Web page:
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Nail Manicure Dryers Cause Cell Death and DNA Damage

Cell-containing petri dishes sit under a UV lamp used for gel manicures.
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A new study from the University of California San Diego (UCSD) has called into question the safety of the ultraviolet (UV) light devices used to cure gel manicures. The research is published in Nature Communications.

A hidden cost of getting a manicure?

While it’s known that the UV light (280–400 nm) used in tanning beds can be carcinogenic, the spectrum of UV light used in nail polish dryers (340–395 nm) has not been well studied, despite how common they are in nail salons.

After reading about a beauty pageant contestant who was diagnosed with a rare form of skin cancer on her finger, the lead author of the new study, Dr. Ludmil Alexandrov, a professor of bioengineering and cellular and molecular medicine at UCSD, wanted to understand whether the UV light from nail polish dryers may have contributed.

“We noticed a number of reports in medical journals saying that people who get gel manicures very frequently – like pageant contestants and estheticians – are reporting cases of very rare cancers in the fingers, suggesting that this may be something that causes this type of cancer,” said Alexandrov. “And what we saw was that there was zero molecular understanding of what these devices were doing to human cells.”

To assess what damage exposure to the UV dryers could cause, Alexandrov and colleagues used 3 different cell lines in their experiment: mouse embryonic fibroblasts, adult human skin keratinocytes and human foreskin fibroblasts. Cells were exposed to either one 20-minute session under the dryer or 3 consecutive 20-minute sessions. A control group was also included in the study.

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After 1 session under the UV light, 20–30% of the cells exposed died, which increased to 65–70% after 3 consecutive sessions. In the living cells, the researchers identified signs of mitochondrial and DNA damage, Alexandrov explained: “We saw multiple things: first, we saw that DNA gets damaged,” he said. “We also saw that some of the DNA damage does not get repaired over time, and it does lead to mutations after every exposure to a UV nail polish dryer. Lastly, we saw that exposure may cause mitochondrial dysfunction, which may also result in additional mutations. We looked at patients with skin cancers, and we see the exact same patterns of mutations in these patients that were seen in the irradiated cells.”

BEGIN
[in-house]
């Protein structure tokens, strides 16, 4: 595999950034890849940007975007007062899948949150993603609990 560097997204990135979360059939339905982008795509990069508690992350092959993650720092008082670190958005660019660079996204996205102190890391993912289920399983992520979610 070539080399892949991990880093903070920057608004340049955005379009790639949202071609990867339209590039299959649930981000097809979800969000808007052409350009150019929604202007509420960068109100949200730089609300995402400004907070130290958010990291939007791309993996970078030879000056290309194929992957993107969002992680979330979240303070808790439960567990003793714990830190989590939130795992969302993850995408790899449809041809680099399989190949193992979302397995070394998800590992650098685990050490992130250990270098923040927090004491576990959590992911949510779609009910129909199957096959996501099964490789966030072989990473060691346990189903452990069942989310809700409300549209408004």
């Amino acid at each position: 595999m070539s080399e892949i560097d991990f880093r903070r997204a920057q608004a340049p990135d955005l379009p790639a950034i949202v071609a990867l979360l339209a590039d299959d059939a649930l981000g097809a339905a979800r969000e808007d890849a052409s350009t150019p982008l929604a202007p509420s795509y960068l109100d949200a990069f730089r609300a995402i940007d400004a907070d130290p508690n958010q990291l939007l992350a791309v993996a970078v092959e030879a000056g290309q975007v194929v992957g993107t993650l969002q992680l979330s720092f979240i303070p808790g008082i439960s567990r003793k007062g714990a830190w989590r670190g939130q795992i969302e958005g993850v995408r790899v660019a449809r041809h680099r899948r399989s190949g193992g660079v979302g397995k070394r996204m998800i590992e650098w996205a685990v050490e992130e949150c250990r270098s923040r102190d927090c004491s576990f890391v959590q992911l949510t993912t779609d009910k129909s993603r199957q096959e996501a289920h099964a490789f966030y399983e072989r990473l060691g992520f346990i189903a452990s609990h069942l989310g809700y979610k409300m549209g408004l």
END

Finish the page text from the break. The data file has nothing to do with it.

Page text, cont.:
Should we be worried?

Although other products use UV light in the same spectrum, such as some hair removal treatments, Alexandrov and colleagues are concerned by how often people get gel manicures The information from this study may encourage consumers to try the alternatives.

However,  future studies to identify the frequency of UV nail polish dryer use that might be harmful could take decades to complete.

“Our experimental results and the prior evidence strongly suggest that radiation emitted by UV-nail polish dryers may cause cancers of the hand and that UV-nail polish dryers, similar to tanning beds, may increase the risk of early-onset skin cancer,” the researchers write. “Nevertheless, future large-scale epidemiological studies are warranted to accurately quantify the risk for skin cancer of the hand in people regularly using UV-nail polish dryers. It is likely that such studies will take at least a decade to complete and to subsequently inform the general public.”

Reference: Zhivagui M, Hoda A, Valenzuela N, et al. DNA damage and somatic mutations in mammalian cells after irradiation with a nail polish dryer. Nat Commun. 2023;14(1):276. doi: 10.1038/s41467-023-35876-8.

This article is a rework of a press release by the University of California San Diego. Material has been edited for length and content.